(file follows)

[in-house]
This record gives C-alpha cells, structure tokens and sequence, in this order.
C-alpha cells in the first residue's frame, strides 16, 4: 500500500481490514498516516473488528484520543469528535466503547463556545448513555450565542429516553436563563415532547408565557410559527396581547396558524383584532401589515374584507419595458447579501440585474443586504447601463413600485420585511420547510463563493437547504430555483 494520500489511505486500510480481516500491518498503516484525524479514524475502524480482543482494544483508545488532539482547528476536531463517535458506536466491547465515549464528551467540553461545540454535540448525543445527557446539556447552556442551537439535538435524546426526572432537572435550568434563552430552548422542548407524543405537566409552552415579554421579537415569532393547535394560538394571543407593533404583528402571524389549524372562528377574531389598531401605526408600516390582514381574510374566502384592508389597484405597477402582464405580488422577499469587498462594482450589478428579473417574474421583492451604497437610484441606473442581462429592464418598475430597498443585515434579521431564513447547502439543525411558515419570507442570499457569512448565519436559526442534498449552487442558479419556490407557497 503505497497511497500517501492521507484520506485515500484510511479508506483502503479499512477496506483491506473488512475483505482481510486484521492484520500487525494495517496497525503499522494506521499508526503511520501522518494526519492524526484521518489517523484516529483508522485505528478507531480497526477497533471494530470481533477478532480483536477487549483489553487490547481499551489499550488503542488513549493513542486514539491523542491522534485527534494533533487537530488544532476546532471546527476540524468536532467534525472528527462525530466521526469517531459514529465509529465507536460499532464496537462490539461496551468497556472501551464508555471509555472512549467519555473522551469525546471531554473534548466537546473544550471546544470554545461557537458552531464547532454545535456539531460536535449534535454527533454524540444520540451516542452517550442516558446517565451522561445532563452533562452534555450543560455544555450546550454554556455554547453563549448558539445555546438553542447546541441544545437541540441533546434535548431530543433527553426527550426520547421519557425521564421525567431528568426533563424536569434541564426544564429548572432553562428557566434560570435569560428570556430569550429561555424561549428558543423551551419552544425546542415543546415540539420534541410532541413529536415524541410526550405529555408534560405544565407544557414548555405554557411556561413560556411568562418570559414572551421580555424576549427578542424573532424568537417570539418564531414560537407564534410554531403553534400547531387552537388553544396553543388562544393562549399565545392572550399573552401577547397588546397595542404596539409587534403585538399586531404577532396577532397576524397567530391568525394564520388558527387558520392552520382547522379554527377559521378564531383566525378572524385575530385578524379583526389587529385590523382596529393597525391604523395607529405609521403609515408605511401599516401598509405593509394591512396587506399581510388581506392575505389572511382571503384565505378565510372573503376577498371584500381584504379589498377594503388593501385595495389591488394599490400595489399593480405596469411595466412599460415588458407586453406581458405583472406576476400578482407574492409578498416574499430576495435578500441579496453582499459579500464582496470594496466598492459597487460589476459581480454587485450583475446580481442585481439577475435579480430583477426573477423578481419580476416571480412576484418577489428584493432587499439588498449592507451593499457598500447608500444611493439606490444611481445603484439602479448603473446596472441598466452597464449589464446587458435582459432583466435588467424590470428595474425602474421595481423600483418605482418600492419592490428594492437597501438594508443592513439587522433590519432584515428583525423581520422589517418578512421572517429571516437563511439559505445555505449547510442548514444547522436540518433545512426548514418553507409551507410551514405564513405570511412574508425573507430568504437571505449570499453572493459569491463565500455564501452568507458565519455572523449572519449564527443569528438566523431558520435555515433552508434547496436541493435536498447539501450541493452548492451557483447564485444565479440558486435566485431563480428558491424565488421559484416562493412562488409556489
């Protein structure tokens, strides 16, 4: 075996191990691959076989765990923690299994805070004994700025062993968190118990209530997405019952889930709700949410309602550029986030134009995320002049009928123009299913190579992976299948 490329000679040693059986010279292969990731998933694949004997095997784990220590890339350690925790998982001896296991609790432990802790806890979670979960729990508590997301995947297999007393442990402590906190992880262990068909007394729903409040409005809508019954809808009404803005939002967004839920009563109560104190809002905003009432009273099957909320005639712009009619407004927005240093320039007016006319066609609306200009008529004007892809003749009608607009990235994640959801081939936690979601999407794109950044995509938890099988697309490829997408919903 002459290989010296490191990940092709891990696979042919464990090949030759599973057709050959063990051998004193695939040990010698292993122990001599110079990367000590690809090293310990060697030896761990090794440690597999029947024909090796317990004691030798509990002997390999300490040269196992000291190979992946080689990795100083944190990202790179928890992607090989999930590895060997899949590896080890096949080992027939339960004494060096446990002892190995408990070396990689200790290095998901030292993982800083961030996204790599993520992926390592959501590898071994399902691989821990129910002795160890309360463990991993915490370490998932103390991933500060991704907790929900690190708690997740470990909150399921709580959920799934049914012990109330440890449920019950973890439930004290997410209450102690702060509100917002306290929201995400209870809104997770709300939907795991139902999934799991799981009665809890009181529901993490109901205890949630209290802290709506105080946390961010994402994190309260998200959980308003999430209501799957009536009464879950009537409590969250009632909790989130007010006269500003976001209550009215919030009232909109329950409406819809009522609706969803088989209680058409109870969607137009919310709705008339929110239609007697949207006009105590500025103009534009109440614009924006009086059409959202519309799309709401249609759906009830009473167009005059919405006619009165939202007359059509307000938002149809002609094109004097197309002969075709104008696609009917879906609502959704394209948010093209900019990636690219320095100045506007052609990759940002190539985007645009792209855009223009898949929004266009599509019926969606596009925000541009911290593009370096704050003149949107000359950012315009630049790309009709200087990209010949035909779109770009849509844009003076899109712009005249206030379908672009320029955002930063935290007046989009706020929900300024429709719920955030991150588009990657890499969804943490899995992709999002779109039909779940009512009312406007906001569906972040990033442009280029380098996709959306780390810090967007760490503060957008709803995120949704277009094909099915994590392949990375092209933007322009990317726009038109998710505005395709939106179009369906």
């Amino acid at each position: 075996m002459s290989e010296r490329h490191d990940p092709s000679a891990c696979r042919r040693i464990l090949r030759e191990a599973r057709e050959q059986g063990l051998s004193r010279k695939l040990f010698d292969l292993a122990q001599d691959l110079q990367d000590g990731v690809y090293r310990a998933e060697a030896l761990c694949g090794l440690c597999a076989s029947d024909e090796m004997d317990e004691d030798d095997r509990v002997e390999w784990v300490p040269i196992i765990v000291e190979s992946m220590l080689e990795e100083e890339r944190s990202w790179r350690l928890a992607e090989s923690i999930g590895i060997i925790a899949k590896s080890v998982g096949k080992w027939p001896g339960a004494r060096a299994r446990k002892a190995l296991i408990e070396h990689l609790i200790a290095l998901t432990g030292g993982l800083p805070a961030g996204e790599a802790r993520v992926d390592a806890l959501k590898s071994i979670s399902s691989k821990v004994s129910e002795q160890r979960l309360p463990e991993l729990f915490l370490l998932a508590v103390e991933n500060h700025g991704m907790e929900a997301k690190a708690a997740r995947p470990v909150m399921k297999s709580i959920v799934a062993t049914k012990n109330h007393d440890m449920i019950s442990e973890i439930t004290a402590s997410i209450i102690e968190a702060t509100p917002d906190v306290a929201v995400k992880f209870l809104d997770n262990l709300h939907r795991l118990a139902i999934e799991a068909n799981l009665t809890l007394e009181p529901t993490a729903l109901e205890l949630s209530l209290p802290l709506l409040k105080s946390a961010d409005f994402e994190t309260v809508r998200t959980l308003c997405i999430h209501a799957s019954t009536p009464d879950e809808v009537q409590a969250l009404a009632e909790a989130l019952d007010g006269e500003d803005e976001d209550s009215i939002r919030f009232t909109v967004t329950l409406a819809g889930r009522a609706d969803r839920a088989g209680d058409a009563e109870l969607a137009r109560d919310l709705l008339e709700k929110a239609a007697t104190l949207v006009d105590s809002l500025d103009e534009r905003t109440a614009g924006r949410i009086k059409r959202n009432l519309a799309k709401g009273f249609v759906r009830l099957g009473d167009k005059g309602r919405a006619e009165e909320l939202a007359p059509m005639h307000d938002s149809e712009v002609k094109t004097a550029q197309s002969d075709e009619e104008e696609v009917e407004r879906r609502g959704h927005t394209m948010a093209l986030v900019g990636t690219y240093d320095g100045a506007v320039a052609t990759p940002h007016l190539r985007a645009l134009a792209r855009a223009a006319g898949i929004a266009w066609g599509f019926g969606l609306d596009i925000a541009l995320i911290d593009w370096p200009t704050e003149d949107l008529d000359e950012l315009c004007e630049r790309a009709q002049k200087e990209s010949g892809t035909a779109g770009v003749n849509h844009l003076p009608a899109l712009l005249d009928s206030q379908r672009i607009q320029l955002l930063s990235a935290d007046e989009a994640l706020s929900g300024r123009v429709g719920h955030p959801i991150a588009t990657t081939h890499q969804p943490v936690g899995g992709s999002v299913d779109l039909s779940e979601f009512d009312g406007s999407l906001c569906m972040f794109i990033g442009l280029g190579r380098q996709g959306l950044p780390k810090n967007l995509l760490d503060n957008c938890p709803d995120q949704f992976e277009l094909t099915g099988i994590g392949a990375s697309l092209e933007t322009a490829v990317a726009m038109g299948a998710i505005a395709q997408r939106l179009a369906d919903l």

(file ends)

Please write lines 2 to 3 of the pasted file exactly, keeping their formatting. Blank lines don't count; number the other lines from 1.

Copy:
This record gives C-alpha cells, structure tokens and sequence, in this order.
C-alpha cells in the first residue's frame, strides 16, 4: 500500500481490514498516516473488528484520543469528535466503547463556545448513555450565542429516553436563563415532547408565557410559527396581547396558524383584532401589515374584507419595458447579501440585474443586504447601463413600485420585511420547510463563493437547504430555483 494520500489511505486500510480481516500491518498503516484525524479514524475502524480482543482494544483508545488532539482547528476536531463517535458506536466491547465515549464528551467540553461545540454535540448525543445527557446539556447552556442551537439535538435524546426526572432537572435550568434563552430552548422542548407524543405537566409552552415579554421579537415569532393547535394560538394571543407593533404583528402571524389549524372562528377574531389598531401605526408600516390582514381574510374566502384592508389597484405597477402582464405580488422577499469587498462594482450589478428579473417574474421583492451604497437610484441606473442581462429592464418598475430597498443585515434579521431564513447547502439543525411558515419570507442570499457569512448565519436559526442534498449552487442558479419556490407557497 503505497497511497500517501492521507484520506485515500484510511479508506483502503479499512477496506483491506473488512475483505482481510486484521492484520500487525494495517496497525503499522494506521499508526503511520501522518494526519492524526484521518489517523484516529483508522485505528478507531480497526477497533471494530470481533477478532480483536477487549483489553487490547481499551489499550488503542488513549493513542486514539491523542491522534485527534494533533487537530488544532476546532471546527476540524468536532467534525472528527462525530466521526469517531459514529465509529465507536460499532464496537462490539461496551468497556472501551464508555471509555472512549467519555473522551469525546471531554473534548466537546473544550471546544470554545461557537458552531464547532454545535456539531460536535449534535454527533454524540444520540451516542452517550442516558446517565451522561445532563452533562452534555450543560455544555450546550454554556455554547453563549448558539445555546438553542447546541441544545437541540441533546434535548431530543433527553426527550426520547421519557425521564421525567431528568426533563424536569434541564426544564429548572432553562428557566434560570435569560428570556430569550429561555424561549428558543423551551419552544425546542415543546415540539420534541410532541413529536415524541410526550405529555408534560405544565407544557414548555405554557411556561413560556411568562418570559414572551421580555424576549427578542424573532424568537417570539418564531414560537407564534410554531403553534400547531387552537388553544396553543388562544393562549399565545392572550399573552401577547397588546397595542404596539409587534403585538399586531404577532396577532397576524397567530391568525394564520388558527387558520392552520382547522379554527377559521378564531383566525378572524385575530385578524379583526389587529385590523382596529393597525391604523395607529405609521403609515408605511401599516401598509405593509394591512396587506399581510388581506392575505389572511382571503384565505378565510372573503376577498371584500381584504379589498377594503388593501385595495389591488394599490400595489399593480405596469411595466412599460415588458407586453406581458405583472406576476400578482407574492409578498416574499430576495435578500441579496453582499459579500464582496470594496466598492459597487460589476459581480454587485450583475446580481442585481439577475435579480430583477426573477423578481419580476416571480412576484418577489428584493432587499439588498449592507451593499457598500447608500444611493439606490444611481445603484439602479448603473446596472441598466452597464449589464446587458435582459432583466435588467424590470428595474425602474421595481423600483418605482418600492419592490428594492437597501438594508443592513439587522433590519432584515428583525423581520422589517418578512421572517429571516437563511439559505445555505449547510442548514444547522436540518433545512426548514418553507409551507410551514405564513405570511412574508425573507430568504437571505449570499453572493459569491463565500455564501452568507458565519455572523449572519449564527443569528438566523431558520435555515433552508434547496436541493435536498447539501450541493452548492451557483447564485444565479440558486435566485431563480428558491424565488421559484416562493412562488409556489